One thing standing between many Americans and
buying an electric car is the overall higher sticker price. While the savings come later in fuel costs, electric vehicles (EVs) cost more upfront because they are just more expensive to produce than gas-powered cars. EVs can also
cost more overall to insure, so every penny counts when it comes to consumer savings.
The $7,500 potential federal tax credit for buyers of hybrid and electric cars can help to close that gap, but some automakers have already sold their way out of eligibility. In an effort to remedy this, EV makers are lobbying congress to extend the credits.
When do automakers lose the electric tax credit?
When a manufacturer sells its 200,000th qualified vehicle, the tax credit reduces by half to $3,750 and then half again over a period of time before being reduced to nothing.
Tesla sold its 200,000th vehicle in 2019, and the credit fully expired by the end of 2019. GM, which makes the Chevrolet Bolt EV and the Bolt EUV, is also no longer eligible.
Why automakers want an extension on EV tax credits
Industry leaders Tesla and GM are the only two who have exceeded the limit thus far, but according to
CNBC, the CEOS of General Motors, Ford Motor, Chrysler parent Stellantis and Toyota Motor North America are imploring the federal government to lift the cap.
As more automakers electrify their fleet, that 200,000 mark is approaching quickly.
In an open letter to congressional leaders, the executives speak about why the tax credit is essential to the future of EV adoption. The letter was addressed to Senate Majority Leader Chuck Schumer, Senate Minority Leader Mitch McConnell, House Minority Leader Kevin McCarthy and Speaker of the House Nancy Pelosi.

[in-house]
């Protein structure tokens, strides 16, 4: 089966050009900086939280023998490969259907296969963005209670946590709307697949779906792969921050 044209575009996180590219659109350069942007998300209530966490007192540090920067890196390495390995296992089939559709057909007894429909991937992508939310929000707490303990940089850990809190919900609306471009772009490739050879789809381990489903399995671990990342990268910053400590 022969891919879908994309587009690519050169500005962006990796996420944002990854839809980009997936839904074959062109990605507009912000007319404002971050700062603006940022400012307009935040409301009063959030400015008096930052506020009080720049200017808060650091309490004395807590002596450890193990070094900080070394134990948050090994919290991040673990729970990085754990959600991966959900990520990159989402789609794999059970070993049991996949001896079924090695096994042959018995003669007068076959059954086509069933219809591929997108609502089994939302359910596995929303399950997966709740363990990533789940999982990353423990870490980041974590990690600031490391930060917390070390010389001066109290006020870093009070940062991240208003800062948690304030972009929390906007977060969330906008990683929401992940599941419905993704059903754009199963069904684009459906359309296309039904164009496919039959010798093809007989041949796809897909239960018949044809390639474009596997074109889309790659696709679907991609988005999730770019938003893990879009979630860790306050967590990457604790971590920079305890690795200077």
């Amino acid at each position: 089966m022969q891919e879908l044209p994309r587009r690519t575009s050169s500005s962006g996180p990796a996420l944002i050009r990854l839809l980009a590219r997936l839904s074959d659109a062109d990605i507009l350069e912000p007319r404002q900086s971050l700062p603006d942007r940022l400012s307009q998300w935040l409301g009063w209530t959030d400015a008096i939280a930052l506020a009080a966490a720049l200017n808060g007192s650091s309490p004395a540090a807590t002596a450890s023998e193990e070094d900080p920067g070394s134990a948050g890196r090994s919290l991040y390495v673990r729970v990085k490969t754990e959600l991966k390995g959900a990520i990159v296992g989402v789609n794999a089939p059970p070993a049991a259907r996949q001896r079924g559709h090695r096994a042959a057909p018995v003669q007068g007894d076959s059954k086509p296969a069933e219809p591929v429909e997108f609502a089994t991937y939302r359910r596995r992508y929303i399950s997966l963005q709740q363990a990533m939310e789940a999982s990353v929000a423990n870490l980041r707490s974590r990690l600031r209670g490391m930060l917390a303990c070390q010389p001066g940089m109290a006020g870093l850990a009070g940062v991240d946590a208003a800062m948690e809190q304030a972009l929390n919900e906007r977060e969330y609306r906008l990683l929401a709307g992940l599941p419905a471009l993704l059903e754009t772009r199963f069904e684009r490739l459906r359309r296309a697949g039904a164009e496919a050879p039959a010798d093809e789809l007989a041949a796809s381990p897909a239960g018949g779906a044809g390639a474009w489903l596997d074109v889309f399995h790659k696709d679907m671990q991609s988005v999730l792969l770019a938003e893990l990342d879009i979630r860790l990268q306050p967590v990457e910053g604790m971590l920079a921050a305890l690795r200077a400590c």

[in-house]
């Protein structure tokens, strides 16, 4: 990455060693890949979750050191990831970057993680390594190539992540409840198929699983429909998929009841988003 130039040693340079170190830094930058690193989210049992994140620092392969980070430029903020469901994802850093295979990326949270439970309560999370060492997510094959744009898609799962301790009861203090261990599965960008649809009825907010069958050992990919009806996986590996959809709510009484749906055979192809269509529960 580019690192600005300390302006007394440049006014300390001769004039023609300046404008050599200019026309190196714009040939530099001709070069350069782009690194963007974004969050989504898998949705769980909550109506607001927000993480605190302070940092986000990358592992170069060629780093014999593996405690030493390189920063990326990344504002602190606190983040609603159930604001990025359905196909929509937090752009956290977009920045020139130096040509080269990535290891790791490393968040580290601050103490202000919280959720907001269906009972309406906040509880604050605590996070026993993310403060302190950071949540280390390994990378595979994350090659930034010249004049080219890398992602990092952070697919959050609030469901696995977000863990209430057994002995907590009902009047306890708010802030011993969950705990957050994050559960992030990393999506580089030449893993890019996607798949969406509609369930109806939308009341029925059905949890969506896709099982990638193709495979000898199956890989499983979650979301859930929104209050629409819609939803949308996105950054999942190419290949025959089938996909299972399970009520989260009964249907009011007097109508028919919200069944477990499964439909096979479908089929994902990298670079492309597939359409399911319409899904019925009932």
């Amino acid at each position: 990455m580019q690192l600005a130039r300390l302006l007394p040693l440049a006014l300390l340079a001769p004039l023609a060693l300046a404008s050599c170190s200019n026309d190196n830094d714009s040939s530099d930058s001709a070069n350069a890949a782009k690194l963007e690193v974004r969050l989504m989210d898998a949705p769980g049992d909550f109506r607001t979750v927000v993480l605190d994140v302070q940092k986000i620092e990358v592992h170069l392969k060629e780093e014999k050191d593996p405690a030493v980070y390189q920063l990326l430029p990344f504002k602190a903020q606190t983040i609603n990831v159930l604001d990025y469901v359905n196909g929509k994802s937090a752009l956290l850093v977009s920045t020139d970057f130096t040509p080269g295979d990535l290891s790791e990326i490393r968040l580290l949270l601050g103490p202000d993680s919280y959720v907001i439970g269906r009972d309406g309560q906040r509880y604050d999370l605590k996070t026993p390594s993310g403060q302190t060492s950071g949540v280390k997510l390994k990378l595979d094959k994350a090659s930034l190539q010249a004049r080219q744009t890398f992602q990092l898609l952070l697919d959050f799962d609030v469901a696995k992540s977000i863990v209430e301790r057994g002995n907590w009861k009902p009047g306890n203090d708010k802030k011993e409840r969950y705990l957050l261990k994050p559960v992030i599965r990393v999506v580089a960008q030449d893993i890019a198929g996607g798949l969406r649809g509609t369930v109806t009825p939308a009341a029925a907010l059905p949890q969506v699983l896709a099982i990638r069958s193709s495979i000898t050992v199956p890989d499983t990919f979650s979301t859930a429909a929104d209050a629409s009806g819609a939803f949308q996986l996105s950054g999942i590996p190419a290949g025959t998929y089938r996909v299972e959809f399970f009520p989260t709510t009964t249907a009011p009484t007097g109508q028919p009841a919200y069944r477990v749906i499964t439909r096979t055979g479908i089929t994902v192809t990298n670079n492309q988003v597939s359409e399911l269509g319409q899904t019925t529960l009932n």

It was signed by GM CEO Mary Barra, Ford CEO Jim Farley, Stellantis CEO Carlos Tavares and Toyota North America CEO Tetsuo “Ted” Ogawa.
The executives argue that the federal tax credit isn’t just to their own benefit in terms of sales, but that it will keep electric cars at the forefront for consumers. Supply chain issues and inflation have also contributed to rising production costs, and automakers are looking for ways to keep their EVs affordable.
A pledge to the growth of the EV market
The letter grows on to address the market more broadly, and emphasizes the importance of investment into global EV adoption.
“The coming years are critical to the growth of the electric vehicle market and as China and the EU continue to invest heavily in electrification, our domestic policies must work to solidify our global leadership in the automotive industry,” states the letter.
The four companies involved have also pledged to invest over $170 million through 2030 in EV development, production and sales.
Barra feels that rather than incentivize more EV adoption, the cap now penalizes early adopters of electric cars. GM has struggled uniquely with the incentive cap.
To keep the Bolt in business following a devastating number of recalls, Chevrolet recently slashed prices of both the EV and EUV to make up for the lack of federal tax credit.
This price cut made the Bolt the new cheapest electric car on the market, just undercutting rival Nissan Leaf, but the Leaf still qualifies for a tax credit.
How to get a great deal on an electric car
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